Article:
Voting and political mobilisation in Zimbabwe have followed ethnic lines.
Mugabe has also met his former deputy Joice Mujuru at his Borrowdale home and might also be considering forging alliances with other opposition parties as part of his grand scheme to wrest power from Mnangagwa in the forthcoming polls.
Political analyst Ibbo Mandaza said the formation of the NPF and its association with Mugabe would further weaken Zanu PF ‑ which has been systematically disintegrating since 2015 when it expelled Mujuru.
“The impact of the NPF is to exacerbate the division of Zanu PF. It reflects the disintegration of Zanu PF.
“The disintegration began with the ousting of Joice Mujuru followed by the coup and now the formation of the NPF.
It has left Zanu PF in tatters,” Mandaza said, noting that the MDC-T, as the largest opposition party in Zimbabwe, would be the biggest beneficiaries at the polls as Zanu PF systematically implodes.
Mandaza said Mugabe, who has reportedly scoffed at any chances of working with Zanu PF under its current leadership, will do “anything” to derail Mnangagwa’s political ambition. Mnangagwa, he said, would not survive the NPF onslaught.
“Mugabe will do anything and everything to bring down ED (Mnangagwa). I do not think ED will survive,” Mandaza said.
However, political analyst Maxwell Saungweme contends that the NPF can only effectively compete with Zanu PF in Mashonaland East and West, with Mashonaland Central now under the control of Mujuru through her National People’s Party.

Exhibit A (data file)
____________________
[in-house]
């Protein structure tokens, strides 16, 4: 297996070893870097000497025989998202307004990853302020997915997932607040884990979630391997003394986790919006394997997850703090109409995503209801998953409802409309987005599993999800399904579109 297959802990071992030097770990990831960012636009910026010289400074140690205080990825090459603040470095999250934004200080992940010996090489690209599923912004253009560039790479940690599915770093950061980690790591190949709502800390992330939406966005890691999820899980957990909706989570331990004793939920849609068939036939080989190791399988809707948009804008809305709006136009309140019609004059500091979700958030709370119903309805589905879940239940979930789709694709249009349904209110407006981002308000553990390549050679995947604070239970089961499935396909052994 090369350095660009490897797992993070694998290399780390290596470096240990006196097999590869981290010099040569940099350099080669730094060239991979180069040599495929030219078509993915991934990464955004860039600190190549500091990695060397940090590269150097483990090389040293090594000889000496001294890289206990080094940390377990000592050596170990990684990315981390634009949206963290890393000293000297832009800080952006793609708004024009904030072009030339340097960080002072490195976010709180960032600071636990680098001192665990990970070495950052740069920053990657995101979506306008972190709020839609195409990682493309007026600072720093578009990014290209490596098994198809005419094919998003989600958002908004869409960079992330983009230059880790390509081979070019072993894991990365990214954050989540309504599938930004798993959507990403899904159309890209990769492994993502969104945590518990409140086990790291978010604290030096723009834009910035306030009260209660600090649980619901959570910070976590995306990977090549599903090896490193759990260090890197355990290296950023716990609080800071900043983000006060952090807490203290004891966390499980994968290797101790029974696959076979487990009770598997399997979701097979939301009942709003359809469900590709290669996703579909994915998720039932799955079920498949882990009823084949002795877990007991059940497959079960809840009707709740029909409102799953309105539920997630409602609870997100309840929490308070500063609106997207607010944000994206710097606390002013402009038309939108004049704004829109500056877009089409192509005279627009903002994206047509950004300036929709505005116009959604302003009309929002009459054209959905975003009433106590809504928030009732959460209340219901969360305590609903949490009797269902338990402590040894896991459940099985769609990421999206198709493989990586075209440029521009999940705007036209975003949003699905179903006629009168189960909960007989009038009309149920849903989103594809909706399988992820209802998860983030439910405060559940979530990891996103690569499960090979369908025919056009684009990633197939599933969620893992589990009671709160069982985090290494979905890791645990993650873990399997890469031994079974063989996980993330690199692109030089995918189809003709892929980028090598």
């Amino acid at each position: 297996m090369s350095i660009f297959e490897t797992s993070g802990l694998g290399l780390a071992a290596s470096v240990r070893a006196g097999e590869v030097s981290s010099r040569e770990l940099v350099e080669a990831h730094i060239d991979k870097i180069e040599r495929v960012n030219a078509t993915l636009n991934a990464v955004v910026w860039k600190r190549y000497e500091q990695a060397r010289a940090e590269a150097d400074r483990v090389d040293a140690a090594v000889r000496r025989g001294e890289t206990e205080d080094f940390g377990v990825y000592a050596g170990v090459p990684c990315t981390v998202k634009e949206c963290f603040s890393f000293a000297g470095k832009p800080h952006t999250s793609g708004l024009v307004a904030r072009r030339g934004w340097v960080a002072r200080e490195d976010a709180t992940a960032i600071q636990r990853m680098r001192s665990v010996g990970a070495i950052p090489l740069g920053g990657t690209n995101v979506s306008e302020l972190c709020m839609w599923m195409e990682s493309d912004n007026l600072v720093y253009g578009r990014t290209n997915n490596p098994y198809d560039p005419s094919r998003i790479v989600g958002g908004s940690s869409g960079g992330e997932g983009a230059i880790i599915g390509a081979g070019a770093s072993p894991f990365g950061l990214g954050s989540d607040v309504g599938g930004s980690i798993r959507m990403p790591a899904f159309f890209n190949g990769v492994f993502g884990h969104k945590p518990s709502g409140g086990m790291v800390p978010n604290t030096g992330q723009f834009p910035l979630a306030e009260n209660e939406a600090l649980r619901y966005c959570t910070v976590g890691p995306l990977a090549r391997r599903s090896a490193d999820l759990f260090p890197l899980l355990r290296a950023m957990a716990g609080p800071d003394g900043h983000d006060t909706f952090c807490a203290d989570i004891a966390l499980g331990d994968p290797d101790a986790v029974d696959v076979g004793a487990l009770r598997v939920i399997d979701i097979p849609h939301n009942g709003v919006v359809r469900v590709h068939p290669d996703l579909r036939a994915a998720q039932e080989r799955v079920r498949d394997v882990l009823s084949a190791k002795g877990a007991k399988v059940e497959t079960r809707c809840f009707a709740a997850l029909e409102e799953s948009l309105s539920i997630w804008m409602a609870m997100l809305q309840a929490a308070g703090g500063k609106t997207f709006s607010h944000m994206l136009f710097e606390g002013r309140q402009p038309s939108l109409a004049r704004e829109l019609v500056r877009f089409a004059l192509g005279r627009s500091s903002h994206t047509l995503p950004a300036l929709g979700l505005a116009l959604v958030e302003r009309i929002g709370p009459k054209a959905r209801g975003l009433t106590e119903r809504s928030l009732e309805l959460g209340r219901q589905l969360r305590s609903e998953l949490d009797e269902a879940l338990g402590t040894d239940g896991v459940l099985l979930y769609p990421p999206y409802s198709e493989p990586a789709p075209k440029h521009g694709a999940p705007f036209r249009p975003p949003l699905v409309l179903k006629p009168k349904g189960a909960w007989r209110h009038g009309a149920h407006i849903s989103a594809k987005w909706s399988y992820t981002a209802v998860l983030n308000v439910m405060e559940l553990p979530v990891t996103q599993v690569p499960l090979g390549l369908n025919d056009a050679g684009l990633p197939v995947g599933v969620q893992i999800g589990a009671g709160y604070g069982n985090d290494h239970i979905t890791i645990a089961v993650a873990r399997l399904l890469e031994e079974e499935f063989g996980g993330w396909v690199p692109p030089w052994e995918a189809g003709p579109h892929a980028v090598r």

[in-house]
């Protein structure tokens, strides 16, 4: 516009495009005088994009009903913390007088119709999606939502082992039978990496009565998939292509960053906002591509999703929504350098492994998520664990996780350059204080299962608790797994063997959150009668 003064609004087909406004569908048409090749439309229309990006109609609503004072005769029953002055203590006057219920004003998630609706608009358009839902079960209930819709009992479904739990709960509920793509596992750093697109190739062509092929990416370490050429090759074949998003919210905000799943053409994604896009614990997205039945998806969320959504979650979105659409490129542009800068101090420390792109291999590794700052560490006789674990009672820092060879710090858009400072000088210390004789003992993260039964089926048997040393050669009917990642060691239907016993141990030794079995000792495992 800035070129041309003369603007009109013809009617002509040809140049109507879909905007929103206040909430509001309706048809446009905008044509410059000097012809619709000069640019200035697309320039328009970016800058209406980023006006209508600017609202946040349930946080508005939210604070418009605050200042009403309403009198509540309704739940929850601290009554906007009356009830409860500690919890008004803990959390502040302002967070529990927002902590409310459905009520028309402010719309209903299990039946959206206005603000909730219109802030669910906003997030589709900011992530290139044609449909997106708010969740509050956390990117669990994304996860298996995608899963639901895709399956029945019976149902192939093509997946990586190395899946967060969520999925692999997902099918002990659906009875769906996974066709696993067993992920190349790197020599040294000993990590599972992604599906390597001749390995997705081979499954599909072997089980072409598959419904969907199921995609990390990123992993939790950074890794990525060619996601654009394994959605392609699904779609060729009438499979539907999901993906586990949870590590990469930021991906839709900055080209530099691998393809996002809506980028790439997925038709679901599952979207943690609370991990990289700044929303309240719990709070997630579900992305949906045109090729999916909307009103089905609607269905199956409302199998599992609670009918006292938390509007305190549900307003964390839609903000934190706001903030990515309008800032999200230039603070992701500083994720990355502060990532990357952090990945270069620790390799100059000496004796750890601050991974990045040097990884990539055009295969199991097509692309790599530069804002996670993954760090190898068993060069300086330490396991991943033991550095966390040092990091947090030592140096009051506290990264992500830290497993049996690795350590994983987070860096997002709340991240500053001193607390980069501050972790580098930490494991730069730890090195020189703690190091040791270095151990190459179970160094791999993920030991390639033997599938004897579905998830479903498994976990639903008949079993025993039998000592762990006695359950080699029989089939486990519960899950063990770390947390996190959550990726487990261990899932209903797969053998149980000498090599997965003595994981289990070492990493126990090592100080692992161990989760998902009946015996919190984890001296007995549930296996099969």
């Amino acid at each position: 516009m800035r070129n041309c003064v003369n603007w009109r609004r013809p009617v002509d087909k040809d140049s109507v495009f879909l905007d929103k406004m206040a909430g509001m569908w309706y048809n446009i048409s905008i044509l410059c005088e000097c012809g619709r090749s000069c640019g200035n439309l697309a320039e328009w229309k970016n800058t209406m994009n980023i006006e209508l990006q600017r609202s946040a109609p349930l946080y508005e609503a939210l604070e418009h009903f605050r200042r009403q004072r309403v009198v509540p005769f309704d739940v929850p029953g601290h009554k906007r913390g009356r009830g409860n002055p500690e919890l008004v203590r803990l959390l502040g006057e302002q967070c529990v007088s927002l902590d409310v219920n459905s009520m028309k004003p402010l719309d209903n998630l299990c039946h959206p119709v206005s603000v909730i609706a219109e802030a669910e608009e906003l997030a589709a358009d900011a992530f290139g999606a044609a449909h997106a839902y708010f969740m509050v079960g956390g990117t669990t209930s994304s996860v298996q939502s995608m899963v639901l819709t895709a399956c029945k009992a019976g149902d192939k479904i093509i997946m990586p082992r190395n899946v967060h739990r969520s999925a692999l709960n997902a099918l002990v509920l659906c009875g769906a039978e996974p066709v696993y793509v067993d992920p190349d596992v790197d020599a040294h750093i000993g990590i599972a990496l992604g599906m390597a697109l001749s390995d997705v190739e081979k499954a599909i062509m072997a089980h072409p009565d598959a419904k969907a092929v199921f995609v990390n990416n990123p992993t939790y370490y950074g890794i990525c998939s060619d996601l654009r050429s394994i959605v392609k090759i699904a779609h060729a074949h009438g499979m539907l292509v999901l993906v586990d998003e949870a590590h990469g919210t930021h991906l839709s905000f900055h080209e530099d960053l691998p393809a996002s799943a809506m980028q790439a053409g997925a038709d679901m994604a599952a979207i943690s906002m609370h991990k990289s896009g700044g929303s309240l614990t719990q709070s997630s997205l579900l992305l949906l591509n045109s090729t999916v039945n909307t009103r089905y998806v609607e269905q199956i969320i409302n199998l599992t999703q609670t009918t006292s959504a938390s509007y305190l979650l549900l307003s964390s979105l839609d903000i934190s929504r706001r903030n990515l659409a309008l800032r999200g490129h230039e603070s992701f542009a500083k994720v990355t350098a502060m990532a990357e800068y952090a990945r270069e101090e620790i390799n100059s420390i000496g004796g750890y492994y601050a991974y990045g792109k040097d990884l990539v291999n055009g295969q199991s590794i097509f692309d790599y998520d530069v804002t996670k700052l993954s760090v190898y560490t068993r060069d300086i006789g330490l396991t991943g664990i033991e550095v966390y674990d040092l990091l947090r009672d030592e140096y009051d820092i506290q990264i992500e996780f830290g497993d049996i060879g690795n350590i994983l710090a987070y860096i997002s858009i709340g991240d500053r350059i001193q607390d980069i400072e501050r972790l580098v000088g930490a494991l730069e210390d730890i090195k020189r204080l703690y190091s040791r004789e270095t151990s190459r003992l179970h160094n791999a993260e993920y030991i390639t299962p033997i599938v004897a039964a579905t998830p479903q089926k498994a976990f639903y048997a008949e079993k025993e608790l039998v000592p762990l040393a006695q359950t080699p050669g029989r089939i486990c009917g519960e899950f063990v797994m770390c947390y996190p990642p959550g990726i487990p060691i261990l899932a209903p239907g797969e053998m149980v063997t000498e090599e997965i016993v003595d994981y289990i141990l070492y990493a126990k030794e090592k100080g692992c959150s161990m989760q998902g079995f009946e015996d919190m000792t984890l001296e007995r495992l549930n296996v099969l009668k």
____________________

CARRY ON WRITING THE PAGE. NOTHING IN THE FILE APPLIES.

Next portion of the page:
“So whatever Zanu PF support remained in Mashonaland West and East will be shared between NPF and Zanu PF,” Saungweme said positing that some “disillusioned” voters in those provinces sympathetic to Mugabe would choose to vote for the opposition. Political analyst Muchesa Chatsama said the endorsement of the NPF by Mugabe, who still enjoys considerable support within Zanu PF, would scupper Mnangagwa’s chances at the polls this year.
Ultimately, Chatsama concurred with Mandaza that Mugabe’s aim was not to win power as such but to derail Mnangagwa’s electoral campaign.
“Gauging by the response of the public media you can tell how Zanu PF has been unsettled by NPF and Mugabe. As we speak right now, some people in those areas still think Mugabe is still president.
“These guys (NPF) may not really count their chances in this election. I think they just want to spoil the party for ED and company. Mugabe endorsing NPF is a big blow to Zanu PF,” he emphasised.
Mnangagwa, Chatsama said, could however counter the threat posed by the Mugabe-backed NPF, by coming up with an election manifesto that intends to address the myriad of challenges besetting the country’s fragile economy.
“But my strong advice to Zanu PF would be for them not to lose focus. They must not lose focus of critical things,” he cautioned.
“Instead of concentrating on pulling down NPF and Mugabe, they should rather work on removing bank queues, dealing with corruption and other macroeconomic fundamentals. People will judge them by their results.”